The game you don’t want to play as a programmer
A small change that can have a huge impact
It’s a warm Wednesday evening in July, and I’m at my first programming meetup in Cambridge. A four-person panel is talking about their experience learning to program, giving the typical advice beginners expect to hear. As the evening is wrapping up, one panelist offers her opinion.
“Whatever you do,” she warns as she leans forward in her chair, “stop comparing yourself to others.”
She says these words with such authority that I stop listening and begin thinking about them.
Programmers, and people in general, play the comparison game all of the time: comparing education levels, achievements, and skills with others. This is a bad game to play because it puts your thoughts and energy toward things you can’t control. Plus, it detracts from what really matters: your progress as a programmer.
There’s an alternative. Instead of comparing yourself to others, compare yourself to yourself. That’s what I’ve set out to do. It’s a small change that can have a huge impact.
Focussing on Myself
What did I learn this week? What did I accomplish today? Answers to these questions come from my weekly and daily self-assessments, which are helping me become a better programmer. They focus my attention inward: comparing me to myself.
On Sundays I head to my standing desk, open Evernote, and evaluate my programming progress at the weekly level. It’s a two-part process: reflecting and projecting. Reflection comes first because I need to look back in order to move forward.
With my laptop open and a cup of coffee by my side, I type up the concepts I learned or progress I’ve made during the past week, like refactoring a program. This gets me thinking about what went well and what needs some work.
Last week, for example, I poured hours into a problem. Although I was happy that I got the program to work, it was long and complex. When I shared this information with a more experienced programmer, he recommended that I use the CSV (Comma Separated Values) module, which I knew nothing about.
So I spent some time studying and practicing it. Then, I used CSV to re-solve my problem, and this time my program was much shorter and cleaner. Although I didn’t solve many problems last week, I now have a new tool to use. Small successes, like learning a new module or writing clean code, matter and add up over time. My weekly reflection reminds me of that.
The other purpose of my weekly assessment is to project my goals for the week ahead. What do I want to achieve by the end of the week? For example, there’s a problem I want to solve that involves regular expressions, which I first need to learn about. So, one aim is to understand regular expressions and how to use them.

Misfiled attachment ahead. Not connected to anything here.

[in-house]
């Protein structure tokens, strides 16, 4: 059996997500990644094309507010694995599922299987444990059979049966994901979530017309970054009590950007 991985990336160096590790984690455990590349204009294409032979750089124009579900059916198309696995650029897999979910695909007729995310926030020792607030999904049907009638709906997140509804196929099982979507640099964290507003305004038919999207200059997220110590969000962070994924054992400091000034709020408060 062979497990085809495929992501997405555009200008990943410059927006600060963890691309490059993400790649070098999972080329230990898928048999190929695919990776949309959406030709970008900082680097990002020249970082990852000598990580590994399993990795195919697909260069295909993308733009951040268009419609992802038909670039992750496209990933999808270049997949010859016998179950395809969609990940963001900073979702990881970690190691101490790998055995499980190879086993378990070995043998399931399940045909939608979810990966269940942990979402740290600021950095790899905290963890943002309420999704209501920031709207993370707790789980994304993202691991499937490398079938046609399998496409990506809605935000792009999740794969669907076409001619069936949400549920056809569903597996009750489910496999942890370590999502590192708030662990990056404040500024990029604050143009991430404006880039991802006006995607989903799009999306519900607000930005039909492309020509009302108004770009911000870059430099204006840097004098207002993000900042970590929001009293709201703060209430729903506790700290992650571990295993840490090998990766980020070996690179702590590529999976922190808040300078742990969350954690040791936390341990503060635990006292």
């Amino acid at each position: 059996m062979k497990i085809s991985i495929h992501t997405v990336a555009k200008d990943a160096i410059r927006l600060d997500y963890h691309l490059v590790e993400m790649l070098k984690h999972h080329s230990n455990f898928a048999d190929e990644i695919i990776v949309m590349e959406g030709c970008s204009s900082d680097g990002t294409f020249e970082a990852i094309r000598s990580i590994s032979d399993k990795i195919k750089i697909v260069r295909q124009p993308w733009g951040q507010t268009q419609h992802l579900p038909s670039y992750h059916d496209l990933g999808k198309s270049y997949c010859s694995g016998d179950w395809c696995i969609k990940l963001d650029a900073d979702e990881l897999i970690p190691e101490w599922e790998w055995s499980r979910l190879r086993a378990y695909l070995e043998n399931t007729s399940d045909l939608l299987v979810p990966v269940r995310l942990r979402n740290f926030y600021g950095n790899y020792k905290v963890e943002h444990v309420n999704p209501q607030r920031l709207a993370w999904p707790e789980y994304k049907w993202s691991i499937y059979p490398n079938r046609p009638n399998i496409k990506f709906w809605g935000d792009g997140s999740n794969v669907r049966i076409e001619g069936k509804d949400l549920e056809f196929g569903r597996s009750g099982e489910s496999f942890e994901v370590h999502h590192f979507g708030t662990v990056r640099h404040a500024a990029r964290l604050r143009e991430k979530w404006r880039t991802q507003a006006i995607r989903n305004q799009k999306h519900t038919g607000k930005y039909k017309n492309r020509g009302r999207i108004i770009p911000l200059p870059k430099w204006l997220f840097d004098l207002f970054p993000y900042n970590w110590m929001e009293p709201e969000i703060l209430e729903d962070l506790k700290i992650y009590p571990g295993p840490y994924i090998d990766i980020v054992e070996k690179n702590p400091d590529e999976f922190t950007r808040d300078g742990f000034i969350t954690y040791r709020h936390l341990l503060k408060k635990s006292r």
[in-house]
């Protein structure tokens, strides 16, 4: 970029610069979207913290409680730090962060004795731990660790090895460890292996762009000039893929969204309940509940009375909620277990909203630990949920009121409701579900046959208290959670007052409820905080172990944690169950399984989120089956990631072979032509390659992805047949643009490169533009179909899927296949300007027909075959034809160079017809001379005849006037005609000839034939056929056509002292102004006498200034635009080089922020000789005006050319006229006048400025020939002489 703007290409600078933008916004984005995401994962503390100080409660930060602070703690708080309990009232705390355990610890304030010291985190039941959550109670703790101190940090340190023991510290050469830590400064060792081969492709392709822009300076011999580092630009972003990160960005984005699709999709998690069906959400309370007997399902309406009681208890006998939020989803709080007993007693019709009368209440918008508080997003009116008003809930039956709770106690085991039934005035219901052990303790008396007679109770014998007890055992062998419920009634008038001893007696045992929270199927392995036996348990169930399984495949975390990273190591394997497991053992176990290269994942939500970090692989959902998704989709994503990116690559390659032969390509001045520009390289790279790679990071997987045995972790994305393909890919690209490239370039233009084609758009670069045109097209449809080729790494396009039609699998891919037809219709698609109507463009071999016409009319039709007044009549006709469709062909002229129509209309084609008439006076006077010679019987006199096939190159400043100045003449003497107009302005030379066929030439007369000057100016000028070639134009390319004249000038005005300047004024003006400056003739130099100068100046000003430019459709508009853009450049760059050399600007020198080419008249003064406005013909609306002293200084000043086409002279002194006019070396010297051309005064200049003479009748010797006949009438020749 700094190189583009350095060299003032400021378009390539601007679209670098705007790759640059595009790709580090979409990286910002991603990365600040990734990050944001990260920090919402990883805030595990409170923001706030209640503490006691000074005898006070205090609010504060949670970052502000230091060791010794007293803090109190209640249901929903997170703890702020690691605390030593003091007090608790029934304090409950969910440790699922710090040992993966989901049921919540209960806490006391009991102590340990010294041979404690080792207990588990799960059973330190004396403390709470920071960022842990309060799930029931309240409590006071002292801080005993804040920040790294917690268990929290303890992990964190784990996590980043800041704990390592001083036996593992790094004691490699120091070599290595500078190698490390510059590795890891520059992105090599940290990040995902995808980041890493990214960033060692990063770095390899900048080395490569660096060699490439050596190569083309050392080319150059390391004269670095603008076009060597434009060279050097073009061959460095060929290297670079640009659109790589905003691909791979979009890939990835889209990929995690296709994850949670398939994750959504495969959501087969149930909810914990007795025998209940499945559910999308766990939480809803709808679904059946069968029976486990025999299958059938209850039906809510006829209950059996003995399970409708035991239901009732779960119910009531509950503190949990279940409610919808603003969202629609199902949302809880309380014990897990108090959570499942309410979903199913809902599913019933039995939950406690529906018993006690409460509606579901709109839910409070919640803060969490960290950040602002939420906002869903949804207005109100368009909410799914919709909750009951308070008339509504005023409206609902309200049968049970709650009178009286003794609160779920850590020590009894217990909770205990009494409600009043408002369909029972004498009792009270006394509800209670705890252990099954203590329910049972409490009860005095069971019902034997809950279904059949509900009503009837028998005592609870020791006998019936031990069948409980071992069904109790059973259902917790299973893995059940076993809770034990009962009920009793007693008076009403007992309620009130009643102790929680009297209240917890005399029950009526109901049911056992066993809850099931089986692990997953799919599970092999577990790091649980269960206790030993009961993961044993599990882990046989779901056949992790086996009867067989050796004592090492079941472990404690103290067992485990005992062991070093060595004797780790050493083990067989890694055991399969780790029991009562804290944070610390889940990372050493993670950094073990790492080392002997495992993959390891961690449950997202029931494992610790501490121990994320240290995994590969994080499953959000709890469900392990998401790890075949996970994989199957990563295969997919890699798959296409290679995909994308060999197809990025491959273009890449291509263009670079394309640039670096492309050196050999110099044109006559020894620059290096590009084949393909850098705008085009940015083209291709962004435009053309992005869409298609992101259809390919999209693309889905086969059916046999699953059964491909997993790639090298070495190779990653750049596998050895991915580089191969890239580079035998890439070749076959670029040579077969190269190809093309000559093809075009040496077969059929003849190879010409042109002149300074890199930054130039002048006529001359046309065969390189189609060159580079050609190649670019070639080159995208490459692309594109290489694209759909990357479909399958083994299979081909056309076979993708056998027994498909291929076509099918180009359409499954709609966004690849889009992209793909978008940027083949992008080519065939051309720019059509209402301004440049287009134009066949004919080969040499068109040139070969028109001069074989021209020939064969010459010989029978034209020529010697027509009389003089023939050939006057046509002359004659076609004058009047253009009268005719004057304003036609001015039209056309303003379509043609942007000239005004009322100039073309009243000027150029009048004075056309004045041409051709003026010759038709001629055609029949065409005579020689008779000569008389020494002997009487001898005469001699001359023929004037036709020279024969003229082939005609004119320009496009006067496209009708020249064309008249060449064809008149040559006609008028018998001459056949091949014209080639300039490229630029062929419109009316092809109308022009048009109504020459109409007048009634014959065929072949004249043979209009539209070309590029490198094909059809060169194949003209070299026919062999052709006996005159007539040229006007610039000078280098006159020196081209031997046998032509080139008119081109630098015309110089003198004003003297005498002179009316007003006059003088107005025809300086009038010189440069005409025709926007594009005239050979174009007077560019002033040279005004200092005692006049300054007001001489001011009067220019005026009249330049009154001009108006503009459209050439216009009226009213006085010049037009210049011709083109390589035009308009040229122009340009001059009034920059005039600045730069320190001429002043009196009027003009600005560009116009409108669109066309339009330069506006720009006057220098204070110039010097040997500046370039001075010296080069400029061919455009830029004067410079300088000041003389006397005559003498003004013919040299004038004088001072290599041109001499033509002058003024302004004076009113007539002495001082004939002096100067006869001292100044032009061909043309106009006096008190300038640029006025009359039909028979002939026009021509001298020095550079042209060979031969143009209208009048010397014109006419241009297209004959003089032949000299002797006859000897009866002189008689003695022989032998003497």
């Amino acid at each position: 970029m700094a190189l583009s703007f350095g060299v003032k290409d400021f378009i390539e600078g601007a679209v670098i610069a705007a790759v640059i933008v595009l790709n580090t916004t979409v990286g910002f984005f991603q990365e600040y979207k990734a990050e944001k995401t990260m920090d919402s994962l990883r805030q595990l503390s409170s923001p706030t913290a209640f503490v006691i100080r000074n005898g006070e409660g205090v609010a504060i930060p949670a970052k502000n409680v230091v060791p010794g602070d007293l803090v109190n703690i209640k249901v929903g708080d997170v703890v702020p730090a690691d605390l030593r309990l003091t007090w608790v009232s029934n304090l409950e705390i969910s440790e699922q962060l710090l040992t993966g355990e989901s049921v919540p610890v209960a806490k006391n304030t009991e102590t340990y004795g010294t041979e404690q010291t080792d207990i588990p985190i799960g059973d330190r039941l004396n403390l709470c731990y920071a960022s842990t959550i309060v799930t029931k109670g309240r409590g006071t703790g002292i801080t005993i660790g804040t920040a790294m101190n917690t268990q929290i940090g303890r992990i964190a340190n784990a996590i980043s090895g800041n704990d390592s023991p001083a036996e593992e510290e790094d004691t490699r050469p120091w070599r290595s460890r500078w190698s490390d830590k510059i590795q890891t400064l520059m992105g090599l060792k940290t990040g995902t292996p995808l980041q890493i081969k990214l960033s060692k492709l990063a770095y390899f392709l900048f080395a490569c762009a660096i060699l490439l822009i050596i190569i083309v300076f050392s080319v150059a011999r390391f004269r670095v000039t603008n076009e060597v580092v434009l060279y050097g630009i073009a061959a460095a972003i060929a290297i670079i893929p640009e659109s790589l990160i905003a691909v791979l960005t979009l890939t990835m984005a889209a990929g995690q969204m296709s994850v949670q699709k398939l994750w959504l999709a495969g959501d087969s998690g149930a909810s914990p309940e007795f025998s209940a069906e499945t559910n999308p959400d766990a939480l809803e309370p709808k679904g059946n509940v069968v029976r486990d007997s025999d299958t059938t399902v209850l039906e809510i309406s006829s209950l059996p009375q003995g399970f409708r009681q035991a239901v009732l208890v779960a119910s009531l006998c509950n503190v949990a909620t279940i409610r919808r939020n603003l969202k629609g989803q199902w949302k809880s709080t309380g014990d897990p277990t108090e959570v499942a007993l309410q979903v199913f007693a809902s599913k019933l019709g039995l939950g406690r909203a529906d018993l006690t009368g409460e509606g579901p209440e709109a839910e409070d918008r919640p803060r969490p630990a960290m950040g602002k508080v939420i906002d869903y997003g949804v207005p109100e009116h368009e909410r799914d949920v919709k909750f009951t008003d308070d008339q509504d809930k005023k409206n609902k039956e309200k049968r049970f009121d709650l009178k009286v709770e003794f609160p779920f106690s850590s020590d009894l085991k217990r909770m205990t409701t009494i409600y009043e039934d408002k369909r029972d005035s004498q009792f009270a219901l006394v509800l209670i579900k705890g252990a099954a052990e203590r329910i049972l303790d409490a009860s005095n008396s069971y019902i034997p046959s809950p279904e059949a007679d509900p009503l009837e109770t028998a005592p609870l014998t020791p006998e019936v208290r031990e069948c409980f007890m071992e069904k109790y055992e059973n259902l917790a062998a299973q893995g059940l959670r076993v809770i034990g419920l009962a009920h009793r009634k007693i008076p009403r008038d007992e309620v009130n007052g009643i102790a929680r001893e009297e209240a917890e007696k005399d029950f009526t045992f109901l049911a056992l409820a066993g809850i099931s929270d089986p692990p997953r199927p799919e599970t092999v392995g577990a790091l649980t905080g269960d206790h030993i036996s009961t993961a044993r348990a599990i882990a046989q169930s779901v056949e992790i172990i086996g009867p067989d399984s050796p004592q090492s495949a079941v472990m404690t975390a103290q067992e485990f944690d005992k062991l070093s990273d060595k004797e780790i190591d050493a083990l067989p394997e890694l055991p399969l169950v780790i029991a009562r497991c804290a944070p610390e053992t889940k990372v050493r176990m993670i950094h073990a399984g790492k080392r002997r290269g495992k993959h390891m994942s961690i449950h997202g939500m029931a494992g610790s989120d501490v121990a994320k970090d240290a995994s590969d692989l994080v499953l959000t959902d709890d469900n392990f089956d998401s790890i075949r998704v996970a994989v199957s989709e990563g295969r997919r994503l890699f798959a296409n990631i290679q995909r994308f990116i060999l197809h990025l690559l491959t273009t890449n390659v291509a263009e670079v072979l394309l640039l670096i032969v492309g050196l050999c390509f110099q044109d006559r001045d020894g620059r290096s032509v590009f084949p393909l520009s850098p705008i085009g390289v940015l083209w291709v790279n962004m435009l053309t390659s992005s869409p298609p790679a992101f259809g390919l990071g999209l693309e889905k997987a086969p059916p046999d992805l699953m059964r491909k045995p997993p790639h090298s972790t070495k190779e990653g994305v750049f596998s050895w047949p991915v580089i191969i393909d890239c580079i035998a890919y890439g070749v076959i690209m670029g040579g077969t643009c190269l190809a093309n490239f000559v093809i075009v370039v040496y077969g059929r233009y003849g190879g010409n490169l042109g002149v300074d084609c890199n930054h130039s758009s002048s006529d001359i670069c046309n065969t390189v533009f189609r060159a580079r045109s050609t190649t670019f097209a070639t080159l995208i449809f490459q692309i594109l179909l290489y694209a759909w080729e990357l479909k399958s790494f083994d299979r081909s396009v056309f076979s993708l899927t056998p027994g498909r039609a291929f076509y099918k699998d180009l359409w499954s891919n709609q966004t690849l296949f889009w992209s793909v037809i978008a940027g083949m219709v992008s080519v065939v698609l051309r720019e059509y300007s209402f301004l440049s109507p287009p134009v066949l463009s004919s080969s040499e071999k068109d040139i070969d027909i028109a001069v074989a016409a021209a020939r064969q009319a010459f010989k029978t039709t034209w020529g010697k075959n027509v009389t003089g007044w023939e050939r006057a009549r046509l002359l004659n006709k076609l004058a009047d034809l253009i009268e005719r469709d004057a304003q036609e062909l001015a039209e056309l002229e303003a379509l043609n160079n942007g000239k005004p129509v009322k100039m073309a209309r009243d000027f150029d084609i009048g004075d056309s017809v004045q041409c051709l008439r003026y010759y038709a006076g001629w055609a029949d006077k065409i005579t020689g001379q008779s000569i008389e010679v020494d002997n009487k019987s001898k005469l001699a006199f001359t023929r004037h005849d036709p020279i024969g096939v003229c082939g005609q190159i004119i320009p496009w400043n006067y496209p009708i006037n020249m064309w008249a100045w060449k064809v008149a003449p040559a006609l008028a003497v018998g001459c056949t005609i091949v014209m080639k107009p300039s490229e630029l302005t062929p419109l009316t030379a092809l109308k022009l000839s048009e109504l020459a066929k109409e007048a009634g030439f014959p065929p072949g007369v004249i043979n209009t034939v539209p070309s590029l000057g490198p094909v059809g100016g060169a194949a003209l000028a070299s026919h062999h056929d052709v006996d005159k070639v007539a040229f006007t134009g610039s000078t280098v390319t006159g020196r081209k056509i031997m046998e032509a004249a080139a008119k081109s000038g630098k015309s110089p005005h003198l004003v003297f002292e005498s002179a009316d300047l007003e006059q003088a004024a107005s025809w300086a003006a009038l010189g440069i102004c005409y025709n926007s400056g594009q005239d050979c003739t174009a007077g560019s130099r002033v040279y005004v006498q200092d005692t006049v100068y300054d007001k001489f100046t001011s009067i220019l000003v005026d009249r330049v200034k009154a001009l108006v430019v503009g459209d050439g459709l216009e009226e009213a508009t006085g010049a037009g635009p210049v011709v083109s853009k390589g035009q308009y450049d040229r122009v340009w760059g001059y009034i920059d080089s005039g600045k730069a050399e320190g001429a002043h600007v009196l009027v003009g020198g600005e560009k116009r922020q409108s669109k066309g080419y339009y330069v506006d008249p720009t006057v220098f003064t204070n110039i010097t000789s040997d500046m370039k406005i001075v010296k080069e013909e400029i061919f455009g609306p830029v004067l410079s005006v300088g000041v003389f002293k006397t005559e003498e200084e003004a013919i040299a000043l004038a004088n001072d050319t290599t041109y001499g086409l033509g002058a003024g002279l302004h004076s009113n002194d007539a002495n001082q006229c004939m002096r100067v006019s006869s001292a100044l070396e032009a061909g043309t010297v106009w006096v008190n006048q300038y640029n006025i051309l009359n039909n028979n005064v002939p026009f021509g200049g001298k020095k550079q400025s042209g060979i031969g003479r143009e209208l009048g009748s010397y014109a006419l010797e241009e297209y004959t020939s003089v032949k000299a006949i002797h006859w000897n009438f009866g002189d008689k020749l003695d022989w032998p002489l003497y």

I’ve been doing the weekly projection for a while now; the reflection part is newer for me, but it’s been extremely valuable. Together, my weekly assessment brings awareness and clarity to my programming efforts: what I did and what I want to do. The nitty-gritty details of how and when I’ll accomplish my aims come later.
How Do I Stack Up Against Myself?
I also assess my programming progress at the daily level. At the end of each day, I create a plan for the day ahead, so on Tuesday evening I create a plan for Wednesday. In it, I include a daily programming goal (a broad objective), as well as a micro-goal (the specific actions I’ll take to achieve that daily goal) for each block of time I spend programming.
One day last week, my daily goal was to understand how to use the CSV module. A micro-goal was to read about this module in Naomi Ceder’s book The Quick Python Book and complete the exercises in her book.
These small goals give me something to focus on, leaving no time to think about how good or fast other programmers are. They also hold me accountable. I review my goals at the end of each day to see what I did or did not do. This information helps me plan for tomorrow, as I make a new plan with new goals.
You may be thinking, “I don’t have time for this”. I get it. My time is limited, too: I work full-time and am learning to program outside of work hours. It only takes me a few minutes each day to plan for the day ahead, though my weekly assessments on Sundays take longer.
Ultimately, however, the time spent on these personal assessments pays dividends in return. They encourage positivity, keep me focused on the things I can control, and help me get the most from my programming hours. My programming journey is also much more enjoyable. Each day I focus on getting incrementally better - to become the best programmer that I can be.
I’m a writer (amymhaddad.com), and a beginner programmer.